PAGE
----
Eventually, we wandered into places we weren’t supposed to go. The places where guns, drugs, prostitution, desperation dominated. We weren’t playing basketball anymore. Trouble was getting more serious. Chemicals other than car fumes were going up our noses. What started out as curiosity was now turning criminal. Cathy was getting towed in by it. Her family thought God would save her. I thought I could save her.

Hannah Gadsby became the hero of many women when her stand-up show Nanette aired this summer. Her voice sounded out like an angel with a trumpet, who then pulls out a bullhorn. I cheered as she professed her hate for Picasso. She proclaimed that the “history of Western art is just the history of men painting women like they’re flesh vases for their dick flowers.” She talked about connection and how being different is dangerous. I felt a kinship to her right away. My head nodded on its own when she spoke about the number of times someone yelled at her to stop being so sensitive. And, like adding a radioactive cherry to the top of a sundae, she added jokes to serious statements. She said of men telling her she’s too sensitive, “I feel like a nose being lectured by a fart.” She was setting off something nuclear: target Mankind. Armed with tension, punchlines, and her story, she leveled the audience. Hannah said everything Cathy and I could never say in our adolescence. She said everything Cathy should have heard while she was alive.

At the age of 29, Cathy was murdered by a serial killer. She never got to tell her story. I wish I could tell it for her, but I can’t. I can’t say that being alone in the closet killed her, I can’t even really say she lived in the closet. I can’t say addiction killed her. I can’t say forbidden love is where her hope died. Many times I’ve wondered if I hadn’t enticed her to go down the more dangerous roads with me could she have avoided addiction. My story went on long enough for me to try to tell her story. But all I have is a beginning for Cathy. The beginning and the end all in one.

Cathy was a great basketball player, she was a talented piano player, she got all As without doing the homework. Cathy loved babies. She gave birth to two. I don’t know where the pivot happened. Hannah says in her show, “What I would have done to hear a story like mine. Not for blame, not for reputation, not for money, not for power, but to feel less alone. To feel connected.” Hannah, I wish Cathy had heard your story. I wish she heard it before all the addiction and bad choices. I wish she heard it when she was falling in love. I wish she had the chance at 17, to hear you say that 17 is not your prime as a woman. I wish Cathy could have grown up now. Lived in a world where she could be herself. Not had secrets. Watched a female comedian tell her story to millions of people. Heard Hannah Gadsby say, “Destroy the woman, you destroy the past she represents.” I wish Cathy were alive today. I wish I could have told her what you said in one hour on an Australian stage in the summer of 2018. I needed your story, too. I didn’t think back then that our stories would have value. You showed us, Hannah. You showed us that we share a story together. That it’s important not to be silent. That we don’t have to feel alone.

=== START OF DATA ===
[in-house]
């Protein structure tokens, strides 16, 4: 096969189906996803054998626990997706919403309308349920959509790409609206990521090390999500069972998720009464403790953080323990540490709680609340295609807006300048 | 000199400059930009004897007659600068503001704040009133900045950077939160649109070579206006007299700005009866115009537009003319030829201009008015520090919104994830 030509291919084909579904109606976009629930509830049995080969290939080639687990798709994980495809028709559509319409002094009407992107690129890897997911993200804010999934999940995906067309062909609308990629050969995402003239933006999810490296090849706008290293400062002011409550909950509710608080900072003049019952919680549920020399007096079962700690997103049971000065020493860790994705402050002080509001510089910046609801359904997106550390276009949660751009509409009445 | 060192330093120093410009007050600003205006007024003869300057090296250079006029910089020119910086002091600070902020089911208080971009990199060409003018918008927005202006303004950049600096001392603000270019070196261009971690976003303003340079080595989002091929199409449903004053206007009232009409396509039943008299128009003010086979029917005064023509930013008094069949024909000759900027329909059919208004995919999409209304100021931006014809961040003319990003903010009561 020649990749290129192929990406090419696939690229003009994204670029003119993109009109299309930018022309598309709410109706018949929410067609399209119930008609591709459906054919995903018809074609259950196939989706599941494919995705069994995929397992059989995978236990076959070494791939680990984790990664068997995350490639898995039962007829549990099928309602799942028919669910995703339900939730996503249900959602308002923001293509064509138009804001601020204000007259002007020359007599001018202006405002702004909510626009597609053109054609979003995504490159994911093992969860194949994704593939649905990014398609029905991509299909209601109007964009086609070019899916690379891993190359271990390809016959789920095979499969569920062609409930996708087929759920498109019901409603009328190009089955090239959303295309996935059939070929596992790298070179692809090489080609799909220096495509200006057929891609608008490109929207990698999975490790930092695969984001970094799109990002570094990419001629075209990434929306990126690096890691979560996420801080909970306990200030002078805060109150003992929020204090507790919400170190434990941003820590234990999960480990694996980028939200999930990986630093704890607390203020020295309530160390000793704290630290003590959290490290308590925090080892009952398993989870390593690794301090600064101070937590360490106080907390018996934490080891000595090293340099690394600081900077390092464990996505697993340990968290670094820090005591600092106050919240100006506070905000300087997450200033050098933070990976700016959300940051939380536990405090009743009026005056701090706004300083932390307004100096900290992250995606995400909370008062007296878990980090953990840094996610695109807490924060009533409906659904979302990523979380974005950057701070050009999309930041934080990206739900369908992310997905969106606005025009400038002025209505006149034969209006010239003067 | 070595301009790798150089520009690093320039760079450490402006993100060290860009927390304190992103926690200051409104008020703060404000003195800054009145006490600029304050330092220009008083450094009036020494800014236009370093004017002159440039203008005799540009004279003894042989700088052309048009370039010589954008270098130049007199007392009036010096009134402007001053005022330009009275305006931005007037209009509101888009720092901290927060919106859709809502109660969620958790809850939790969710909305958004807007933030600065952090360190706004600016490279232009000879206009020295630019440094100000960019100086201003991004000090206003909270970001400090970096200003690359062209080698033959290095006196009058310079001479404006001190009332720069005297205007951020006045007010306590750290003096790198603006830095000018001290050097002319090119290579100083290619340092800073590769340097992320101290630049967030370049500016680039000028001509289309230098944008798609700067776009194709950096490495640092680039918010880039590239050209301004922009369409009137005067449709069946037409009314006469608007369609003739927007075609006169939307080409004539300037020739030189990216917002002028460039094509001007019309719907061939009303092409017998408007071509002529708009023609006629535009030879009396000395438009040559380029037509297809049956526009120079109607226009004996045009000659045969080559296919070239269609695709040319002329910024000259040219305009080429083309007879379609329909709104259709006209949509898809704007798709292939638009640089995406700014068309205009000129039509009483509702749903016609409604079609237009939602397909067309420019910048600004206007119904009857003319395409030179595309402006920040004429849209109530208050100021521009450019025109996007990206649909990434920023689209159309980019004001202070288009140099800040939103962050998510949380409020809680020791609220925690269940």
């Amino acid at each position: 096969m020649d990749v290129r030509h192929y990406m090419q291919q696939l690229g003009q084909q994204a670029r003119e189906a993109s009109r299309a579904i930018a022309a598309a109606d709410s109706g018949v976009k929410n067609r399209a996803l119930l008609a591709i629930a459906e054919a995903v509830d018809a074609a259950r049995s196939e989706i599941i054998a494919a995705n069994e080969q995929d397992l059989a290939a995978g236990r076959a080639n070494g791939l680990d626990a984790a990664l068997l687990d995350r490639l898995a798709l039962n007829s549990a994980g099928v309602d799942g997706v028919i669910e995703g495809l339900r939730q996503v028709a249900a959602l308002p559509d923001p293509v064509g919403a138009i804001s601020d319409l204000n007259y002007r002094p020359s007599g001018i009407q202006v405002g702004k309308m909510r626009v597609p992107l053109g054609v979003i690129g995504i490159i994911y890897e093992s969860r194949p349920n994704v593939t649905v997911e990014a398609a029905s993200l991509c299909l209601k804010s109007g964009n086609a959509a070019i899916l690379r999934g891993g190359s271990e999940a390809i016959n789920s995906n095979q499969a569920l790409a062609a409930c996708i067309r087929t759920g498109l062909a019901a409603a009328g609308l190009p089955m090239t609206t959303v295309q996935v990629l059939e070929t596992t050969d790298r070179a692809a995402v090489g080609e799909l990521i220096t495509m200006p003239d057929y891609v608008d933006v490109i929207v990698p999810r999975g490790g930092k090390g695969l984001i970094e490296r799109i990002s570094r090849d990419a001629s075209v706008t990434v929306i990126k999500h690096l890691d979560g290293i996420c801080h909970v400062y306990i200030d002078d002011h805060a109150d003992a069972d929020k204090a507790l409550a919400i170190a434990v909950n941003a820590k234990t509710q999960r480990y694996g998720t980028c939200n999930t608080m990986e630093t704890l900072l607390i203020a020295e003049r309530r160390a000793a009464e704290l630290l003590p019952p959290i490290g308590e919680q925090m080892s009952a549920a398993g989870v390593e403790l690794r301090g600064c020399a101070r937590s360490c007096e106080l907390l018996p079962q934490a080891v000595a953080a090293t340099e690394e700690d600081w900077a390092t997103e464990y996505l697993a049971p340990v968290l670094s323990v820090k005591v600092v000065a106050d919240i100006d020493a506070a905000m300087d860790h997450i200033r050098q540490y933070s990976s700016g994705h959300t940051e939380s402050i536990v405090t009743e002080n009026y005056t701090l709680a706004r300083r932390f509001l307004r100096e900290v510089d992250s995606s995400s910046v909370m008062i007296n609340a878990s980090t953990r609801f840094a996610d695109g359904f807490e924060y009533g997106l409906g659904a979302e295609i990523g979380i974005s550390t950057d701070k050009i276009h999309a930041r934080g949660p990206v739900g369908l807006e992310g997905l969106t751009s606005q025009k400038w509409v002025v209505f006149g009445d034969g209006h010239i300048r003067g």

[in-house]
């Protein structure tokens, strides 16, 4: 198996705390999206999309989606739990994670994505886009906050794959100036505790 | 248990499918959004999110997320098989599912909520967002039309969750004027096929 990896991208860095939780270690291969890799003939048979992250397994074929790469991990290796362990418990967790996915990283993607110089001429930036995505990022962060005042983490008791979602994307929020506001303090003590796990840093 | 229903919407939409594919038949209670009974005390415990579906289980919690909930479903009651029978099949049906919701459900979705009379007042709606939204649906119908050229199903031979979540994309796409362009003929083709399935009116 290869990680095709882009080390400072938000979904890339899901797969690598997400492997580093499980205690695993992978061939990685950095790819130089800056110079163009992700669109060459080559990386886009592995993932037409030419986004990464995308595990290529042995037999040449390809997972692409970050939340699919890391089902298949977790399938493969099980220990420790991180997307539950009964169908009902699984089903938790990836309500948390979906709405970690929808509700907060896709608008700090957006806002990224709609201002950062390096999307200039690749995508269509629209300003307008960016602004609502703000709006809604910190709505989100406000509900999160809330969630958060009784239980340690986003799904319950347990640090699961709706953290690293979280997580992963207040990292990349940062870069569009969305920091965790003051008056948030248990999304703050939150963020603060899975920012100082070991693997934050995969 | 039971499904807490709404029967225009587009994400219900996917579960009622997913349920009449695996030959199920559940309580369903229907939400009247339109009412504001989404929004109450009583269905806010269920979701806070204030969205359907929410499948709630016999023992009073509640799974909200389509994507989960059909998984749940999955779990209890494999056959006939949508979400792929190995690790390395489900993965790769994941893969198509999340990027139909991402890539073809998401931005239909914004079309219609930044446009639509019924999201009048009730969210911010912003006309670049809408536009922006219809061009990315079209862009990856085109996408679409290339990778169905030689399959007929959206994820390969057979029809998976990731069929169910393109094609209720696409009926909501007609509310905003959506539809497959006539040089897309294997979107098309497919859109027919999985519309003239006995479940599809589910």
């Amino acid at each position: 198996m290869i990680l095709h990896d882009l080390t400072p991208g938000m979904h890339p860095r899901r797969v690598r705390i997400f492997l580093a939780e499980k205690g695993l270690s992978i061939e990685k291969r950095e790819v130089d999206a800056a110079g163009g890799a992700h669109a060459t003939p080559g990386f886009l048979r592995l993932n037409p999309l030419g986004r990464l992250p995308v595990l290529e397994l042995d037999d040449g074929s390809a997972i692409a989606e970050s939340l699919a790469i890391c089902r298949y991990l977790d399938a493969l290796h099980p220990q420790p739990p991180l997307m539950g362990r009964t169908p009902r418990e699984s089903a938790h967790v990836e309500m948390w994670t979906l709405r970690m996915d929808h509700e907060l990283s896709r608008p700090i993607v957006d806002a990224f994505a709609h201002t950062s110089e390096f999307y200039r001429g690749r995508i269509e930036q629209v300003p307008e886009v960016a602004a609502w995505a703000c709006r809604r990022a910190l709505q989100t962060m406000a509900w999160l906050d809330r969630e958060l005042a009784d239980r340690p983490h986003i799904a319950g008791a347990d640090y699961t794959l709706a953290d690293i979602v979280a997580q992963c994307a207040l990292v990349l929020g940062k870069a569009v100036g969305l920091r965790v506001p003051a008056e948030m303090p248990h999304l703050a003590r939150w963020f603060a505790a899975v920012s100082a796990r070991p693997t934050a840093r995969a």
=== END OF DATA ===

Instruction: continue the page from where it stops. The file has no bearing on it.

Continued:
Featured image shows (l-r) Shannon Plumb and Cathy. Images courtesy of Shannon Plumb.

Shannon Plumb has shot over 200 short films, which have been exhibited in museums, galleries, and on international screens. She started by shooting herself as various characters, acting out three-minute situations using humor and silence as her vehicles for storytelling. In 2013, her first feature film, Towheads, premiered at MoMA as part of New Directors / New Films. You can see her short films at and Towheads is available on Netflix and iTunes. She lives in Brooklyn with her husband, director Derek Cianfrance, and their two sons.